The 5 most weird and wonderful sightseeing holidays in Italy
If you are planning a sightseeing holiday in Italy with a difference, why not take a trip to five of the most weird and wonderful destinations in this stunning country:
Cremona, in the Lombardy region of northern Italy, is famous for its production of high-quality violins. Cremona has a compact historic centre with the top monuments grouped around its central square. The 13th-century clock tower, over 100 metres tall, is Europe’s second tallest brick tower and is a great place for views of Cremona and the surrounding countryside. Piazza S Behind the cathedral and baptistery is a large square, the Piazza Antonio Maria Zaccaria that was the site of the fish market and salt warehouse. On this square is the Bishop’s Palace, completed in 1817.
Favignana is the largest and most important of the Egadi Islands, three islands off the western coast of Sicily. Weird and wonderful Favignana has good, frequent ferry connections with the other islands and with Trapani; the proximity of Trapani Airport makes the island remarkably accessible from the rest of Europe. This easy access hasn’t – yet – spoiled the island, which is a fairly low-key destination most visited by Italian holiday-makers. Although there are tourist amenities, the island’s character seems little-altered, and travellers who come here are happy to fit in with the leisurely island way of life.
If you are looking for a weird and wonderful sightseeing holiday in Italy, Matera is one of the most interesting, unusual and memorable tourist destinations. In the remote southern region of Basilicata (also called Lucania), still little-visited by foreign travellers, it is a town famous for its extensive cave-dwelling districts. Curious visitors can stay in caves, wander the lanes alongside the picturesque cave-filled cliffs, and learn the history of this fascinating place.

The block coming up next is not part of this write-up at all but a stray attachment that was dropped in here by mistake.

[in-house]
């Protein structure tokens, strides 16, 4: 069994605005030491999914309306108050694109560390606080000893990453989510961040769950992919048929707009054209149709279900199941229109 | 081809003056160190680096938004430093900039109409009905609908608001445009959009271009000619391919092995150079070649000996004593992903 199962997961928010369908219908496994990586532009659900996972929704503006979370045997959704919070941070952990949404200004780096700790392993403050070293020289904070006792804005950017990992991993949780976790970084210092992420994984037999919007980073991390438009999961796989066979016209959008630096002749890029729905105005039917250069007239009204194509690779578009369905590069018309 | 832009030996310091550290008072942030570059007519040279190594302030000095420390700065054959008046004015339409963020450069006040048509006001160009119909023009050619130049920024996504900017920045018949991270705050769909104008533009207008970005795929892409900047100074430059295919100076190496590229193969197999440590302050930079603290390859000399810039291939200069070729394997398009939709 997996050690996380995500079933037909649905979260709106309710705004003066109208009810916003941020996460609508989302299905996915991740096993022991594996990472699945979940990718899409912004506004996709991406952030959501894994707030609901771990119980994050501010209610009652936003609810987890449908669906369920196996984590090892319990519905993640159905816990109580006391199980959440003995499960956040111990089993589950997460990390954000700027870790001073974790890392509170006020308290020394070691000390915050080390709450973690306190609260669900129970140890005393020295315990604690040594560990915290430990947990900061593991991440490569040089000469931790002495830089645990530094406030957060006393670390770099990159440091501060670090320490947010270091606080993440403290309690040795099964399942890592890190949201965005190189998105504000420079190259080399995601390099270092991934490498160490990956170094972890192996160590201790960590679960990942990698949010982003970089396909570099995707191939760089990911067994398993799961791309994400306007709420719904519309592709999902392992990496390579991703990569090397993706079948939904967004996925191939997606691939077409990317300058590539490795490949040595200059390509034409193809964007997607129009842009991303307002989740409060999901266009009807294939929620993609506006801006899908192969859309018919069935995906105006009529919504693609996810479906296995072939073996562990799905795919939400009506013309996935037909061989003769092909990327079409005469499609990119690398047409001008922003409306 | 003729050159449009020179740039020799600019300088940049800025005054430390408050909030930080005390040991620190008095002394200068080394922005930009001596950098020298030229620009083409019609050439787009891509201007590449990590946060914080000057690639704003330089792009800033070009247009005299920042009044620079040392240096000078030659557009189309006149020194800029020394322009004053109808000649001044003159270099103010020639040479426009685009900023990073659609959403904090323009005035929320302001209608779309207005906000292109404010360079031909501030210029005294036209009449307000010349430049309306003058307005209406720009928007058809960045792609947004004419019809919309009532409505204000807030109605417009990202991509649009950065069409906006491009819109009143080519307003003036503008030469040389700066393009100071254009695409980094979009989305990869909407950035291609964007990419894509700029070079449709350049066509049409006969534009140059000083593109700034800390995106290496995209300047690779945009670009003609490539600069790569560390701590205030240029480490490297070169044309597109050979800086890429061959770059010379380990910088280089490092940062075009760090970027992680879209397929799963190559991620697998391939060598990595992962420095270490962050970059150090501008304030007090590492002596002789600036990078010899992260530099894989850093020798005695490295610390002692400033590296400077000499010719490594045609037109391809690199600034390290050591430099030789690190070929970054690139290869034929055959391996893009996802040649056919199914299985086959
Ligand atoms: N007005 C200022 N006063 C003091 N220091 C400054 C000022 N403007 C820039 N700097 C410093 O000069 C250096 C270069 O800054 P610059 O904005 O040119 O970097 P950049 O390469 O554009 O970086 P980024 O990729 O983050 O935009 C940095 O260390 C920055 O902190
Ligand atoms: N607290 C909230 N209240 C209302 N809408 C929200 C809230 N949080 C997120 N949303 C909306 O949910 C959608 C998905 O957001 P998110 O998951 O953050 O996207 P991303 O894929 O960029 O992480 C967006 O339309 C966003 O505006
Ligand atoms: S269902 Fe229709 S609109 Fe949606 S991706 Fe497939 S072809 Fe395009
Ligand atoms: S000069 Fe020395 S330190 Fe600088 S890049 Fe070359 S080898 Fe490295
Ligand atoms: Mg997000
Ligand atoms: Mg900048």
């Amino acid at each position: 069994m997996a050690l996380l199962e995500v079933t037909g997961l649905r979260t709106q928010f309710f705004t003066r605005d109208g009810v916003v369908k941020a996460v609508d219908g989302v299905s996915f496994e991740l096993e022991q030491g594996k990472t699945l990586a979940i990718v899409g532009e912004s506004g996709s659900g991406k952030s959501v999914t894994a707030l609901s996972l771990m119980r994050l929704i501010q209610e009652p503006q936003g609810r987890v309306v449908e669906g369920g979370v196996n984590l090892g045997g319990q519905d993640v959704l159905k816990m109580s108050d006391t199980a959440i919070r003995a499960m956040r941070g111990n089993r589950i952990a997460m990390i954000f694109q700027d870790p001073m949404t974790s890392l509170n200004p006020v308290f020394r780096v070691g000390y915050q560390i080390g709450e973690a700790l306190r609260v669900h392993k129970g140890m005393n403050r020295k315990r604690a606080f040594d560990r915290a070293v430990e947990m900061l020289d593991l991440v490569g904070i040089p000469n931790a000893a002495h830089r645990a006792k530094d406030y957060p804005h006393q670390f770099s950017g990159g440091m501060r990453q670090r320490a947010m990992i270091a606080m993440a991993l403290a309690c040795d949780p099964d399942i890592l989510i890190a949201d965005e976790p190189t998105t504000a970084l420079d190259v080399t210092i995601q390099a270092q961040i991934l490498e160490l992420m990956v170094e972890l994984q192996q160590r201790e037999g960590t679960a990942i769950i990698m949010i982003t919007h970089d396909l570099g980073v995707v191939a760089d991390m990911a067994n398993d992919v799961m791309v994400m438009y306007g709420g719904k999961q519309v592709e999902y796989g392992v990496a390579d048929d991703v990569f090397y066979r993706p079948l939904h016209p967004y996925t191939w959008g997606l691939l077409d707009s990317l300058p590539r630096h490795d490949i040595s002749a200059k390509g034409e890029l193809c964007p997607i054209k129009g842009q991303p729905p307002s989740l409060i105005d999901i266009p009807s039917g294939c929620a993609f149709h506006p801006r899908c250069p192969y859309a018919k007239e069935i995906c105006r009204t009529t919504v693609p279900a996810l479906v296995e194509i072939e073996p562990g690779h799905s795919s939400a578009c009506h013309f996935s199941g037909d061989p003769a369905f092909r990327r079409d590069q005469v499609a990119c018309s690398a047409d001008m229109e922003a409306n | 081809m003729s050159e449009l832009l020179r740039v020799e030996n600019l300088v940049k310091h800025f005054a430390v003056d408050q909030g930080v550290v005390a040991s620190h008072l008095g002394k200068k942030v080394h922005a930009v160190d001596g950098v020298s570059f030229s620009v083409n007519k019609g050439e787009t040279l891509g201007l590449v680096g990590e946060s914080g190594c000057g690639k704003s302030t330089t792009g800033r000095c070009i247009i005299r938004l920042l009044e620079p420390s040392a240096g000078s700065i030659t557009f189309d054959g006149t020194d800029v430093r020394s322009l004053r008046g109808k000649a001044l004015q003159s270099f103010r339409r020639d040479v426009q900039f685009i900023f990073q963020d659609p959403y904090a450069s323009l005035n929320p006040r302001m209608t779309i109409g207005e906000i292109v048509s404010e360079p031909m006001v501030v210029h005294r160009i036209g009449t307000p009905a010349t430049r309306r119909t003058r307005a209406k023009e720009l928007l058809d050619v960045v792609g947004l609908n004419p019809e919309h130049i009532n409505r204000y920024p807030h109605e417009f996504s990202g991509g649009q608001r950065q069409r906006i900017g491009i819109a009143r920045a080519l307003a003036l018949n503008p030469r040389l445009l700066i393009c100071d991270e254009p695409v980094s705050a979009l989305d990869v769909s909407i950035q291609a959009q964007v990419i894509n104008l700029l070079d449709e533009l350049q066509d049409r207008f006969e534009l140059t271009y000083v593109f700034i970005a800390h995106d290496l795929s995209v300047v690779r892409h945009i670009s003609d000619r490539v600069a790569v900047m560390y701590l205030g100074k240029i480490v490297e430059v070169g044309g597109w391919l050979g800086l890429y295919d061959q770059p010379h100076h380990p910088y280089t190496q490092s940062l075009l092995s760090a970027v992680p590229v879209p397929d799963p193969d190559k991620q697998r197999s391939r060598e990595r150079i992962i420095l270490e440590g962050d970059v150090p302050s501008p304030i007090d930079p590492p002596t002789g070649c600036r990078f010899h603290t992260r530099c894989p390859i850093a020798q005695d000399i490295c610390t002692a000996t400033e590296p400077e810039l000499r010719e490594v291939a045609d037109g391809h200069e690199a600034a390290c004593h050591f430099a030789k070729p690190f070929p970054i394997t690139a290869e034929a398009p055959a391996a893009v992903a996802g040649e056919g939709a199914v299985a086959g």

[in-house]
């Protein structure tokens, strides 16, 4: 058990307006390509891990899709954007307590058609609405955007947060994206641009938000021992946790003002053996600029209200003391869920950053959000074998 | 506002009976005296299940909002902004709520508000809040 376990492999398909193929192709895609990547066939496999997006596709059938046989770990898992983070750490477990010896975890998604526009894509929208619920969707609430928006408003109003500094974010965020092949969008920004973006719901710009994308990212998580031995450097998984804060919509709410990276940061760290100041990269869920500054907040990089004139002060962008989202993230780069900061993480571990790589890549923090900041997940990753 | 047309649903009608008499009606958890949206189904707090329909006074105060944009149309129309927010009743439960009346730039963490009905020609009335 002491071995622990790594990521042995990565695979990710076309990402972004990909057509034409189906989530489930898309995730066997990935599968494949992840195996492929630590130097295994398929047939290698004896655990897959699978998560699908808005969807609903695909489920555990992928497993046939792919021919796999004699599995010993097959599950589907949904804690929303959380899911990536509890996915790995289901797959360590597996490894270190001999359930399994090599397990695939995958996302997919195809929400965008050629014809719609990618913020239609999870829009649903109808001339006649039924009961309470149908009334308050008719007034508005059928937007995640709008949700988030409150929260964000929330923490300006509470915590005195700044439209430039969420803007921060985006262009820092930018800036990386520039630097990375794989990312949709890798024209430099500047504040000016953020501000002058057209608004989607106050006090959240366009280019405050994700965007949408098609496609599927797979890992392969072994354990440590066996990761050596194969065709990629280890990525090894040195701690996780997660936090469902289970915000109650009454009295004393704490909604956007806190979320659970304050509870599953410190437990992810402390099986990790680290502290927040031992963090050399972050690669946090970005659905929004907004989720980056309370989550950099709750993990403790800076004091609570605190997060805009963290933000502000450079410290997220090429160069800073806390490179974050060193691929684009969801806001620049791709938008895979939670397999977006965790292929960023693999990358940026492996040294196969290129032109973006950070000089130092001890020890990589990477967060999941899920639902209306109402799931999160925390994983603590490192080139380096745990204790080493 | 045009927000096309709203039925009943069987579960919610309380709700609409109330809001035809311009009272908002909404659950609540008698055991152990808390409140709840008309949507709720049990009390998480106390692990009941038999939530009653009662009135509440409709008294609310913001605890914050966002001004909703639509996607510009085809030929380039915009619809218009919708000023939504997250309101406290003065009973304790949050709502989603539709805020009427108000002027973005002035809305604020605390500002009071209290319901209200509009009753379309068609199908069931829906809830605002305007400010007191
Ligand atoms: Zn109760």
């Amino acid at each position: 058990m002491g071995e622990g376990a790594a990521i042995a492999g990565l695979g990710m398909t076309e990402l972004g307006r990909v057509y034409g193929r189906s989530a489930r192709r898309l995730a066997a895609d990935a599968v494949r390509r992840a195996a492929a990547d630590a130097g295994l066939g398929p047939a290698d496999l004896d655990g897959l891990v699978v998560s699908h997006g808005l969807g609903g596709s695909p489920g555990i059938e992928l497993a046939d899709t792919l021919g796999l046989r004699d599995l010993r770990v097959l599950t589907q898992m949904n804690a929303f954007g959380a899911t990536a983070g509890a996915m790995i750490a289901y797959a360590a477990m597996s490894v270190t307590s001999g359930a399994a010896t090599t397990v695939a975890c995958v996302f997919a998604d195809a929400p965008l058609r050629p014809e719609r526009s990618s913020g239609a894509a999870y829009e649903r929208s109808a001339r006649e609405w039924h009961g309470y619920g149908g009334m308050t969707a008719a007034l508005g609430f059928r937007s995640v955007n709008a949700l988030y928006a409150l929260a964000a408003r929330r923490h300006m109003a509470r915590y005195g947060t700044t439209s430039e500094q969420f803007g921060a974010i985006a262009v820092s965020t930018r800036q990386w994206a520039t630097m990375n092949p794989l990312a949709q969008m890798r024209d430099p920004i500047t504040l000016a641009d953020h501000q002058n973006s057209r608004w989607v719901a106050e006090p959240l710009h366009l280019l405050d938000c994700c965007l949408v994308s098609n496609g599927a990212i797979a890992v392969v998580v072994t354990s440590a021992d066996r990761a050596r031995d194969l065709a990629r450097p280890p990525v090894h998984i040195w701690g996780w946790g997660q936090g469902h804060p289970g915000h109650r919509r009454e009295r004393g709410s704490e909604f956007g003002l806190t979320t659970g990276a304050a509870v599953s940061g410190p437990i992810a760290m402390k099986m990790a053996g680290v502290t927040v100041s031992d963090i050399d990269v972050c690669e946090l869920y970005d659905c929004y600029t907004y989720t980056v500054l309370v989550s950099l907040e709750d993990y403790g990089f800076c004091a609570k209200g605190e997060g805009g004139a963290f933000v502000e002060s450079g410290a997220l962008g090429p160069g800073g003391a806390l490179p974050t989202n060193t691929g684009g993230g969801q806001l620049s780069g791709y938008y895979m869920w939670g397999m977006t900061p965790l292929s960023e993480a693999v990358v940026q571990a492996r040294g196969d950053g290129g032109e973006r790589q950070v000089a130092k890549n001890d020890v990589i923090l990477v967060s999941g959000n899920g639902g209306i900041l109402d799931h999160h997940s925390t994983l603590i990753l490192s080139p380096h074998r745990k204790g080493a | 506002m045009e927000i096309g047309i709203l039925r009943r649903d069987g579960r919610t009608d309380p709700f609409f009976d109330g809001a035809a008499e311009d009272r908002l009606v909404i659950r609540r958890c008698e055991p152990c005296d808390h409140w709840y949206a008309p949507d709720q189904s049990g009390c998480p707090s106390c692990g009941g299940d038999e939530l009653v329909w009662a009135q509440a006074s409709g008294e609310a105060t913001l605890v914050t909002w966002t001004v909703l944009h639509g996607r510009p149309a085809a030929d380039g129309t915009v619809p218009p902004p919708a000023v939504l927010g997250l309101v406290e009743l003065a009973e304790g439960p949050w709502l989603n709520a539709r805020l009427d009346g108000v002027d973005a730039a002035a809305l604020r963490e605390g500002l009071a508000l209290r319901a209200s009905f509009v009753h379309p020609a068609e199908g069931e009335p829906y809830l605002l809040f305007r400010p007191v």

A few rather more well-to-do residents moved back and renovated old cave houses. In 1993 the town was made a UNESCO World Heritage site for being “the most outstanding, intact example of a troglodyte settlement in the Mediterranean region, perfectly adapted to its terrain and ecosystem”.
Alberobello, in the region of Puglia in southern Italy, is a strange and picturesque destination which is becoming an important fixture on the travel itineraries of tour operators as well as independent travellers. The small town has been made a UNESCO World Heritage site for its unusual districts of trulli, the characteristic white-washed conical-roofed houses of the area. It makes an interesting day-trip destination or a pleasant base for a few days – especially if you stay in a trullo of your very own.
A trullo is a small dwelling built from the local limestone, with dry-stone walls and a characteristic conical roof. It is a traditional and simple type of structure which you’ll see dotted around this part of Puglia, sometimes in its most basic form used as a kind of shed among the olive groves.
If you are planning a weird and wonderful sightseeing holiday in Italy, why not book tours and excursions before you travel to make the most of your stay.